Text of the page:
The Cup Score Conundrum
We’ve come a long way from the days of commodity coffee. But, in pursuit of the highest quality, the specialty coffee industry has become so narrowly focused on the cup score that it often overlooks the longterm success and stability of the people who produce it. Here, we look into the gaps that have been made in the race for the “best” cup and how we’re aiming to add another of support for coffee producers.
In the specialty coffee supply chain, coffee producers are paid based on their cupping score.
A score of 84 or below typically means these coffees are destined only for the conventional sales channels, to be sold at or below the market price. This almost certainly doesn’t offer a price that can cover a smallholder’s costs.
At 85-86, it’s possible a producer will receive a premium that will pass into the realm of profitability.
And if they manage to break into the rarefied air of 88 - 90+ coffees, they can potentially achieve a windfall profit via auction systems that can offer massive premiums. Nowadays, with the challenges of climate change and decades of struggle without access to consistently profitable prices, reaching 88+ is almost impossible for the smallholders we work with.
In the past, for example, many of the San Agustin growers we work with were able to produce high-quality coffee with little effort. As weather patterns have changed and crop diseases have spread, these scores become fewer and further between.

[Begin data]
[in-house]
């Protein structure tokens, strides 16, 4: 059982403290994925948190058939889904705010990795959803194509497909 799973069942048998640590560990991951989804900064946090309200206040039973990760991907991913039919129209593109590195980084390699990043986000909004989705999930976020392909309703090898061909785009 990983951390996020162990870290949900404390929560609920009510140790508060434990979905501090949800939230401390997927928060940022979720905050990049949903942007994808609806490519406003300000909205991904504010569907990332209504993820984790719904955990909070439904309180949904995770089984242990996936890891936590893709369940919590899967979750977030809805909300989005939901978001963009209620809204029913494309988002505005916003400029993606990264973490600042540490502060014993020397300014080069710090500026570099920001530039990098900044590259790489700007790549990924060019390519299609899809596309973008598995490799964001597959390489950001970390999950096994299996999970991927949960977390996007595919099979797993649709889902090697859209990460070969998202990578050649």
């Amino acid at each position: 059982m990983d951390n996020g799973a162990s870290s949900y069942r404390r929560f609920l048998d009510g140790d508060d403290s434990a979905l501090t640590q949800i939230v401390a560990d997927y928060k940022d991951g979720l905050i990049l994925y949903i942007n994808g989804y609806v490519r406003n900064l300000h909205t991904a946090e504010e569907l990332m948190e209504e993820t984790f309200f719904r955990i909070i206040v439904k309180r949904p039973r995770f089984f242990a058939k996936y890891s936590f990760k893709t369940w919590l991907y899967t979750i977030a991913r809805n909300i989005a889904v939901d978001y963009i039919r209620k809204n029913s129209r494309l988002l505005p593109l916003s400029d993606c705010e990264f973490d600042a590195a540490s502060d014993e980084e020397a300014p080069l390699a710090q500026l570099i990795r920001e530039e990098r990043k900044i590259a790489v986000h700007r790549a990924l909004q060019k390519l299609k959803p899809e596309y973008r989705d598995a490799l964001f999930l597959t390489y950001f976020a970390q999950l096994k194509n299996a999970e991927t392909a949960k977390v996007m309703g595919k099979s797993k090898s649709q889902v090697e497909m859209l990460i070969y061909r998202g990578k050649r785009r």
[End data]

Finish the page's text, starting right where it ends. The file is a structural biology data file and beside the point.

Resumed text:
So how did we get here?
In part, it’s due to extenuating circumstances like changing weather patterns, but it’s also the result of the standard specialty buying model that seeks to only reward the best of the best. In essence, extracting that which serves us as buyers and consumers and leaving the rest behind. The result is the ability to say a coffee was purchased at a potentially soaring price for a single lot, without considering the overall profitability and sustainability of the farm from which it came.
Supporting Coffee Producers with Community Blends
With our new series called Community Blends, we’re taking into consideration a greater scope of smallholder production, and seeking to be better partners. The result is a series of beautiful lots that might not have jumped out alone but when united create a harmonious and beautiful cup, scoring around 85-86 points*, and most importantly, are purchased at prices that can still generate financial stability and profitability.
P.S.: Scoring around 85-86 points still places these coffees in probably the top 1% of quality coffees available in the world!